Adding shelves and front legs
Side view of welding progress, nearly complete
I skipped photos of primer, this is after painting it black
Workbench moved inside to dry (it began to rain)
Bench moved into position and worktop added
Lower shelves and backboard plywood added
This is a current day shot (I've been using these benches for roughly 2 months now). You can see I've added some hardware bins and other hanging tools.
Right hand workbench. Houses my mortiser, nailguns, and my sharpening station. I plan to also add a hanging sandpaper storage and use this bench as a dedicated ROS sanding station.
Center workbench. I've got my hanging drill organizer, hardware bins, disk sander and miter saw permanently living on this section. The tools below all clamp down into the T-track when I use them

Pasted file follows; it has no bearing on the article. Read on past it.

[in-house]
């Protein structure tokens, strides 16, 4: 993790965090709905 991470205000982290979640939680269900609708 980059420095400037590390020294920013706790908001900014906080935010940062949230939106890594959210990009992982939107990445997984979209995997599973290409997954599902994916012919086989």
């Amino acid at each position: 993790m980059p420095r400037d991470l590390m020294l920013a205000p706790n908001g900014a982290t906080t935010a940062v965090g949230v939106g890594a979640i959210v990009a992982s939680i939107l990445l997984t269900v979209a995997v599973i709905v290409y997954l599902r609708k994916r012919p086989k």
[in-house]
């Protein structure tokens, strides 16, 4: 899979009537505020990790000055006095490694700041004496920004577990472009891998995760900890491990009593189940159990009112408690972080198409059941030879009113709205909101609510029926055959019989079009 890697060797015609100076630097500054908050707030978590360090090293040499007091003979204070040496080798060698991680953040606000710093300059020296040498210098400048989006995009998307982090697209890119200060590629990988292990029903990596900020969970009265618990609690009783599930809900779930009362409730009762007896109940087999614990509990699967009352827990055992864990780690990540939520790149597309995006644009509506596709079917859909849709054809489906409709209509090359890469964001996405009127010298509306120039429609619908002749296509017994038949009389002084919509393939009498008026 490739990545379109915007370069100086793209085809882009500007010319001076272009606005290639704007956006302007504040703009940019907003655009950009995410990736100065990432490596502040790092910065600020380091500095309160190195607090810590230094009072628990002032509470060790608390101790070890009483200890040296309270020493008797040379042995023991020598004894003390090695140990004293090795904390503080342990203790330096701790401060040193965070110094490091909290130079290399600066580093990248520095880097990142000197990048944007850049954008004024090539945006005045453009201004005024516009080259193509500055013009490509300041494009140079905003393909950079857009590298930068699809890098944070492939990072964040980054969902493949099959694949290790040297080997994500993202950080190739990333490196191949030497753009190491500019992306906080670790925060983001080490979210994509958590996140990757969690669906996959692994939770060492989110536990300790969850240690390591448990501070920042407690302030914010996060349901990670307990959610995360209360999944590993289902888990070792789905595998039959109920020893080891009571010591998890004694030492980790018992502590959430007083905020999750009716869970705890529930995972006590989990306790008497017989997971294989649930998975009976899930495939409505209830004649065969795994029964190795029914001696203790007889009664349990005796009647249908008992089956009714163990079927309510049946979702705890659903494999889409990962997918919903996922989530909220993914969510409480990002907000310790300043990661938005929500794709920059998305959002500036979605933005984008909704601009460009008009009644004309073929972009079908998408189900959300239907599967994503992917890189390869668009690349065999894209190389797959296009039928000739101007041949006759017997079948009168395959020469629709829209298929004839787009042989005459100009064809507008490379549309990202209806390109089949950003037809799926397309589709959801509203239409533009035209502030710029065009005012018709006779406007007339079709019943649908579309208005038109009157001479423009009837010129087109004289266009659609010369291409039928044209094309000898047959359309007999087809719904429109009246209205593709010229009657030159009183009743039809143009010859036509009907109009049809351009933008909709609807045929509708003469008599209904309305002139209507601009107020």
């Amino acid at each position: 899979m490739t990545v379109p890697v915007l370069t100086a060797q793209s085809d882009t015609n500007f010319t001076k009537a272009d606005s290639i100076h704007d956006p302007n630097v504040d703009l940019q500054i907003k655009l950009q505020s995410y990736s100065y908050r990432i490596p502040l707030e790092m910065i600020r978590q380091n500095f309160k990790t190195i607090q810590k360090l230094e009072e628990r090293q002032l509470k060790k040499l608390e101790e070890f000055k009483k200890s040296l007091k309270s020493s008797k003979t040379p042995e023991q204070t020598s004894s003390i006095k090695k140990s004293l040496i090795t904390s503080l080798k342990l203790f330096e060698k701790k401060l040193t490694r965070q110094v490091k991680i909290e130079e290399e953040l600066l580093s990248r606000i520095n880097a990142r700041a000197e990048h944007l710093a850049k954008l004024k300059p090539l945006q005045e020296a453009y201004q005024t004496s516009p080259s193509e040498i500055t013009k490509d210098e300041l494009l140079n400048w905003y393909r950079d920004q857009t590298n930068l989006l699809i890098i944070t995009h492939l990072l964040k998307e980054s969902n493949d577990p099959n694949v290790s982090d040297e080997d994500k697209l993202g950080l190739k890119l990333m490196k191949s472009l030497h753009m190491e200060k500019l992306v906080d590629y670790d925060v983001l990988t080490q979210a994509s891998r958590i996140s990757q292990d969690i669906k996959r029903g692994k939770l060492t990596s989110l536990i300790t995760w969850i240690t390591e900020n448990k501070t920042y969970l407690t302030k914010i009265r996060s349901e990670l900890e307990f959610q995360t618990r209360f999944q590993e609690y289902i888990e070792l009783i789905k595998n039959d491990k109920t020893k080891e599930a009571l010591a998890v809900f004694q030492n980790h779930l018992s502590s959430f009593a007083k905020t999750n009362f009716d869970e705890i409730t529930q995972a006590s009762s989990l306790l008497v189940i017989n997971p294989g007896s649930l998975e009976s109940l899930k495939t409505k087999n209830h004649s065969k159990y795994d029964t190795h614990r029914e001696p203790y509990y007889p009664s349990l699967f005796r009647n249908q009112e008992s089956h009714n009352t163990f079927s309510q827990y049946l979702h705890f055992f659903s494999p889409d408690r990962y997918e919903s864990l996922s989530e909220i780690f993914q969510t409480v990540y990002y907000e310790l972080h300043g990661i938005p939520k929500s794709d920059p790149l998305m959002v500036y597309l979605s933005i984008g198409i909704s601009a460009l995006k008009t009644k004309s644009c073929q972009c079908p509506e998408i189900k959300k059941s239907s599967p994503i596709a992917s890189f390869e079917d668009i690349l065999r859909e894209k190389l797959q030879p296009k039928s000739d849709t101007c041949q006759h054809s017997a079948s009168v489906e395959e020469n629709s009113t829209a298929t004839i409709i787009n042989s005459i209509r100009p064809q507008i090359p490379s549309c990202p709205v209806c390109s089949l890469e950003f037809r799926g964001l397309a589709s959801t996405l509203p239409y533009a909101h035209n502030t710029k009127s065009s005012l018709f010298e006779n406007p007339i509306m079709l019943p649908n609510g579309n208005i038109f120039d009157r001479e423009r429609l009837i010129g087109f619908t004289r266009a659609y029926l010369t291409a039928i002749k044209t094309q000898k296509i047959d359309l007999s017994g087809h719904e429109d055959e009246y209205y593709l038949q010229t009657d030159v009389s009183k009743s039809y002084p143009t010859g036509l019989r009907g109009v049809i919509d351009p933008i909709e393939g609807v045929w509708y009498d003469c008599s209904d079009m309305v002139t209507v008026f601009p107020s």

Left workbench, this is primarily going to be hand tools. I threw together some makeshift shelves for the planes, but I plan to make a Plane Till as time allows. I still need to attach a larger base to my dovetail jig as well so that it can clamp into the T-track
Overall shot of the workbenches as of August 2017, with tools pulled out and ready for use. All tools can be pushed back far enough to clear the bench enough to allow for full miter saw use without putting the tools away.
Sharpening station (nothing fancy)
Scroll saw (attached to workbench via threaded inserts in back)